There was a heck of a lot of action and plot the writers had to unfurl and establish in a very quick 51-minutes, but I think they managed to do it in a way that leaves AHS fans assured of some spectacular twists, turns and terrific treats to come. Kathy Bate’s continued involvement in the series, as well as the great Angela Basset’s guest-starring turn as voodoo-priestess Marie LaVeau guarantee some hot, scenery-chewing episodes with Jessica Lange’s mega-witch, and you know it’s going to be must-watch TV. Look, too, for the return of sexy Lily Rabe’s character as a necromancer named “Misty” and more than anything else, watch for scintillating developments in the storyline involving Taissa’s character and the frat-boy played by the always outstanding Evan Peters! It’s great to see Taissa and Evan onscreen together again: the two established an astonishing, almost legendary chemistry in Season One, and I’d be highly surprised if Murphy did not attempt to utilize the allure of that inherent charisma for his latest project. The scene wherein Farmiga and Peters first glimpse each other through an ice-sculpture at a party was haunting and ominous, which is more than appropriate for a season that promises to deliver the supernatural goods … and deliver ’em with a knockout punch.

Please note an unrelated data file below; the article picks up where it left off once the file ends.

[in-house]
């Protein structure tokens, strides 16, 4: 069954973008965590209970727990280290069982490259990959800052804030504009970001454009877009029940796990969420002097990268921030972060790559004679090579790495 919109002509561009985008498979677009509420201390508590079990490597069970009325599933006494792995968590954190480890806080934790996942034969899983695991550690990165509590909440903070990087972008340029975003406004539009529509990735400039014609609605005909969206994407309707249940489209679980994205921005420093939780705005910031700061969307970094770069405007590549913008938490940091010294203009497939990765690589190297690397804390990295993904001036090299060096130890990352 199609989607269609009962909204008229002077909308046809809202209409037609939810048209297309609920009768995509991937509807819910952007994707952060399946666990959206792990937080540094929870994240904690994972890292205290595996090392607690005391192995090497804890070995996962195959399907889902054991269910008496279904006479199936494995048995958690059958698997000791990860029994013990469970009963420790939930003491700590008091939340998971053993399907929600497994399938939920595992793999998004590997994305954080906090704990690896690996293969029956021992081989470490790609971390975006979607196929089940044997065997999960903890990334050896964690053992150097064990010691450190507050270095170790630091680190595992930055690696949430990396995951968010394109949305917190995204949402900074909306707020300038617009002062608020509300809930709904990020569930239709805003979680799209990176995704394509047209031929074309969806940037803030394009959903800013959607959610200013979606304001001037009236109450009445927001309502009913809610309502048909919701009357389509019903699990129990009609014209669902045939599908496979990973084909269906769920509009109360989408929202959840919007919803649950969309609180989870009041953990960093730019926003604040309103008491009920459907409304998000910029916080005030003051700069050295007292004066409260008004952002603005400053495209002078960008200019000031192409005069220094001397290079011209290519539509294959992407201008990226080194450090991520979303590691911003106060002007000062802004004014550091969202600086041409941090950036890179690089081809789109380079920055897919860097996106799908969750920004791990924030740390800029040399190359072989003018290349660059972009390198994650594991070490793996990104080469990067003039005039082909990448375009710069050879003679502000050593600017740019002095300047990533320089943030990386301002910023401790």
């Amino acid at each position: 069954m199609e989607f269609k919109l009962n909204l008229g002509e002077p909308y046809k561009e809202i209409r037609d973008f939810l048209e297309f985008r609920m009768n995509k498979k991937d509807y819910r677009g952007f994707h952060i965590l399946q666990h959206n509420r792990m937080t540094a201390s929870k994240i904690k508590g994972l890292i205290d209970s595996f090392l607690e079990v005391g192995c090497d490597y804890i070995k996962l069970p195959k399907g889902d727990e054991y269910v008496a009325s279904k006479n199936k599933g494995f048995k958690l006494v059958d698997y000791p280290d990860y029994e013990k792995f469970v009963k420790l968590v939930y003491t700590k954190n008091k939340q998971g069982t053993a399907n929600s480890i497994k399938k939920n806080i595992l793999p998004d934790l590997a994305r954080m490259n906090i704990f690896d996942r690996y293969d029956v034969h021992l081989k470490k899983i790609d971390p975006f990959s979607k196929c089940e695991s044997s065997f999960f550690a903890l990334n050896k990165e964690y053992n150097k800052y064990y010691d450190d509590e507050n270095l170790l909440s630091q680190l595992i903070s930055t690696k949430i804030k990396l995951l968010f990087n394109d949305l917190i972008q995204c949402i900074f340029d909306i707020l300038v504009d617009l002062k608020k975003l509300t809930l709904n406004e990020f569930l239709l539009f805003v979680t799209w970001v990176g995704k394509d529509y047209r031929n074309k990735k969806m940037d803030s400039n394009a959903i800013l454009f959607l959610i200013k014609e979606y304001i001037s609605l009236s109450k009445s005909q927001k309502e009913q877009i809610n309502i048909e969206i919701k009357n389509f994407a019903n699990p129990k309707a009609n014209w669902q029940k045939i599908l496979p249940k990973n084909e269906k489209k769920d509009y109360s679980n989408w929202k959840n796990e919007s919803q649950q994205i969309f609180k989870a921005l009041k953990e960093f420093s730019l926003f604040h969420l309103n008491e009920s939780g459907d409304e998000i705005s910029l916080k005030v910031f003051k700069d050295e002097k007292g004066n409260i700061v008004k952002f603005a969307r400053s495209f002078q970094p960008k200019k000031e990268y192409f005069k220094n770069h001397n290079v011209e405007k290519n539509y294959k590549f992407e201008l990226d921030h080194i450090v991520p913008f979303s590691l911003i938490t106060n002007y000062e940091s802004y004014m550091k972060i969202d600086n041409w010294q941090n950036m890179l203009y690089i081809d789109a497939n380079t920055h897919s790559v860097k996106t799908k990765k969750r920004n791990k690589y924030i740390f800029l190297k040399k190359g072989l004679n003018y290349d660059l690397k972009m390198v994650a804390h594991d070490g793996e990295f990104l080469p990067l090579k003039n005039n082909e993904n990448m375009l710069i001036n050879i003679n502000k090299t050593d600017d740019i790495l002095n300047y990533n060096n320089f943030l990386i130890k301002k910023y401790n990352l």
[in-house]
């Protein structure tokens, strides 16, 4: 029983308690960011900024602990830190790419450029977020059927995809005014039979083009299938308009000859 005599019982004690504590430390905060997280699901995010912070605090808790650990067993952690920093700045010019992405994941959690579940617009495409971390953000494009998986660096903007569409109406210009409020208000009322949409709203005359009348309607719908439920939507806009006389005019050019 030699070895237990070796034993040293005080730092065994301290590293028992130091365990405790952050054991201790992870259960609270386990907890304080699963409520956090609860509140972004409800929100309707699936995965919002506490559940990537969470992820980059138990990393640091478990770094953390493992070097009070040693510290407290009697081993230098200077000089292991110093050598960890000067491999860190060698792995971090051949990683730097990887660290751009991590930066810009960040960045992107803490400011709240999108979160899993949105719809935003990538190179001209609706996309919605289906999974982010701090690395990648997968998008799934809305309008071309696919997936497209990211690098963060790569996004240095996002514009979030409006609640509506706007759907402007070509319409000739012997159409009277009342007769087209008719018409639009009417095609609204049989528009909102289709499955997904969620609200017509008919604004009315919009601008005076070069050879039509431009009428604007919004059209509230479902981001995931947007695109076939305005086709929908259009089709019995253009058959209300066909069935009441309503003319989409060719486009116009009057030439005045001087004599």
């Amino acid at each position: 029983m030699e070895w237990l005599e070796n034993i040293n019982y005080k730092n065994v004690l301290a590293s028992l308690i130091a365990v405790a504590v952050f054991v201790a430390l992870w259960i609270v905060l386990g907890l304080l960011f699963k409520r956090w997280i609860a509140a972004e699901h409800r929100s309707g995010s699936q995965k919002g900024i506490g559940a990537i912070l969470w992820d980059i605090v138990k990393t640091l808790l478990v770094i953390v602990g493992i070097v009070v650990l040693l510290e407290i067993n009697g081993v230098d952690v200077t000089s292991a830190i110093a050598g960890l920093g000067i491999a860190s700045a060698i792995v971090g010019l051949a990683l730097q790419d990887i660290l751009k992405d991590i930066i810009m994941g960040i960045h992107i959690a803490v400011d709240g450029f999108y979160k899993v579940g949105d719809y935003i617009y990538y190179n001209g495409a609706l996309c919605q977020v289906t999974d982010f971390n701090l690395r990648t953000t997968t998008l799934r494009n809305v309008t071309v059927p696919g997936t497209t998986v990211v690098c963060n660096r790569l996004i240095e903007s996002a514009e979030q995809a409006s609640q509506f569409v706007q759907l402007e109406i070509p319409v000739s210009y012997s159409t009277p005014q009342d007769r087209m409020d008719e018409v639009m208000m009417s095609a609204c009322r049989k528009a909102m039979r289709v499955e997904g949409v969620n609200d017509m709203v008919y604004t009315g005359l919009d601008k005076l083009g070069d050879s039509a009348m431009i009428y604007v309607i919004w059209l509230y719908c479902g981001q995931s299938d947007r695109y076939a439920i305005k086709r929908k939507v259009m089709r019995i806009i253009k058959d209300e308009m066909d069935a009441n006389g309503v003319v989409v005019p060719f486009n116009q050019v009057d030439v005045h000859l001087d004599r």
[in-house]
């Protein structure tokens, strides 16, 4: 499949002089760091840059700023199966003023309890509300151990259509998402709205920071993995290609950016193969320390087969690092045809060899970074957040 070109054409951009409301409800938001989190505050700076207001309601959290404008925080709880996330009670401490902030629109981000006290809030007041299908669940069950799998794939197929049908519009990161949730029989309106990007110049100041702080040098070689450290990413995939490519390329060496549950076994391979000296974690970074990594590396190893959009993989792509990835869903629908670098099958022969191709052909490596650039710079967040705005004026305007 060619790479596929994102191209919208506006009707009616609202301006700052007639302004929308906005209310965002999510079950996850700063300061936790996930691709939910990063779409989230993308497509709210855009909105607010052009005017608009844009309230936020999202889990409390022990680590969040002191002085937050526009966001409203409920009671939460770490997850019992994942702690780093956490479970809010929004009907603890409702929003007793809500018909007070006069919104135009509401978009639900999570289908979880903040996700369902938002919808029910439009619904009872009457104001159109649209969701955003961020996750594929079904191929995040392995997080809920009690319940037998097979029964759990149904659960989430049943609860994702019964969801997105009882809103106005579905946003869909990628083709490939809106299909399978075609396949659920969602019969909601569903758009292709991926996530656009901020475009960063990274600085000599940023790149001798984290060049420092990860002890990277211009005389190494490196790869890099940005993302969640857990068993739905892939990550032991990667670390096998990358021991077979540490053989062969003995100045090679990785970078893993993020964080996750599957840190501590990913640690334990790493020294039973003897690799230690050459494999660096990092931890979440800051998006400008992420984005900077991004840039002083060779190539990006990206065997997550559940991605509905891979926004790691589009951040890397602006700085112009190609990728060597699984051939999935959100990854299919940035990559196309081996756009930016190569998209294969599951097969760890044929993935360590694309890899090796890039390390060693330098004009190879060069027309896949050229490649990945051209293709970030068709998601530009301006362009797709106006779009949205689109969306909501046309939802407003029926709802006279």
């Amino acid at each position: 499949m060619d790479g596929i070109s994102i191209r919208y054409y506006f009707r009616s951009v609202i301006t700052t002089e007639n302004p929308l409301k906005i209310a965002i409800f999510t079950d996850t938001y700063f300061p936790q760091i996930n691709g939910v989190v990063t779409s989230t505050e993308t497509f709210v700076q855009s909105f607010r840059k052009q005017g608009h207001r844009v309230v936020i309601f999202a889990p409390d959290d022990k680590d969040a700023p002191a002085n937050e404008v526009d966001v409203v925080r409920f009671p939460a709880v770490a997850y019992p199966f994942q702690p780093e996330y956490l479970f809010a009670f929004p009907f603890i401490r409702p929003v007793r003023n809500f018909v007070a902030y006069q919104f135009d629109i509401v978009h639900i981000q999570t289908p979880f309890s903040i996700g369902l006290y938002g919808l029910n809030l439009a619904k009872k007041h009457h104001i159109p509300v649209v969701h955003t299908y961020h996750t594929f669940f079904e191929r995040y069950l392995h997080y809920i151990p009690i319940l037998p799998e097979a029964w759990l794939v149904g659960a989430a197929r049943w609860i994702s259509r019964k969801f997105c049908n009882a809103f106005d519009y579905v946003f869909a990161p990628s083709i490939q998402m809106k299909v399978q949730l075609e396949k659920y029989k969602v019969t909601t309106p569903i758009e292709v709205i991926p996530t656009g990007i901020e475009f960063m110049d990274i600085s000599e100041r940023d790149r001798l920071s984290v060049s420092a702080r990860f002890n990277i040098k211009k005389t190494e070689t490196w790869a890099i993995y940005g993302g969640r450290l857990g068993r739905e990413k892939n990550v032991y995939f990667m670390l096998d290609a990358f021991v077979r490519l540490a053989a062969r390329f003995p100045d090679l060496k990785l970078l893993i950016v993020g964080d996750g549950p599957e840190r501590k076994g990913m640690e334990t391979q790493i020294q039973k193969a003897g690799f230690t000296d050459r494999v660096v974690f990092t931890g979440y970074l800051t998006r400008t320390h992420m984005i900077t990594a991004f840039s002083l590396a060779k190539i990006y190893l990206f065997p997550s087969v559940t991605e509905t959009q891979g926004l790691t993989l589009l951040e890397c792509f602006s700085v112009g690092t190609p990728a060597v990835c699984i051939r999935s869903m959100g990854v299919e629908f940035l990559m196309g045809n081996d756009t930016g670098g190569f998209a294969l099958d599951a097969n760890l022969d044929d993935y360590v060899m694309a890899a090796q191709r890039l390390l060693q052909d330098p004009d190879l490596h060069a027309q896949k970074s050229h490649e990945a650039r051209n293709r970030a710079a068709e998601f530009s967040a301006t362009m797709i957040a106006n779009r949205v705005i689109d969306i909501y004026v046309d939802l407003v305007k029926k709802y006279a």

Excellent horror-programming LIVES, folks. Enjoy the progress of AHS: Coven and feel free to leave your own opinions about the premier. Now, it’s time for some lunch. I’ll have what Gabourey was having when she raided the fridge at Robichaux’s midway through the premiere. #DrumstickHeaven
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Jonathan Kieran’s (as-yet-untitled) new novel, an epic supernatural thriller, is now finished and slated for release in late Spring 2014. Look for news about the release here and at Amazon.com in the coming weeks and months.

Jonathan is also the author of the classically appointed Rowan Blaize series of modern fairy-tales and novels. Visit Jonathan Kieran’s Official Facebook Page and give it a “Like,” if you are so inclined. Meanwhile …

Escape the Imminent Collapse of Civilization, if only for a few hours. A sweeping modern fairy-tale is born with the Rowan Blaize series of books. Click on the book covers to the right or have a look below …

Watch the Rowan Blaize Book Trailer HERE.

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Click here to purchase the Kindle e-books and watch a video of Jonathan discussing his work.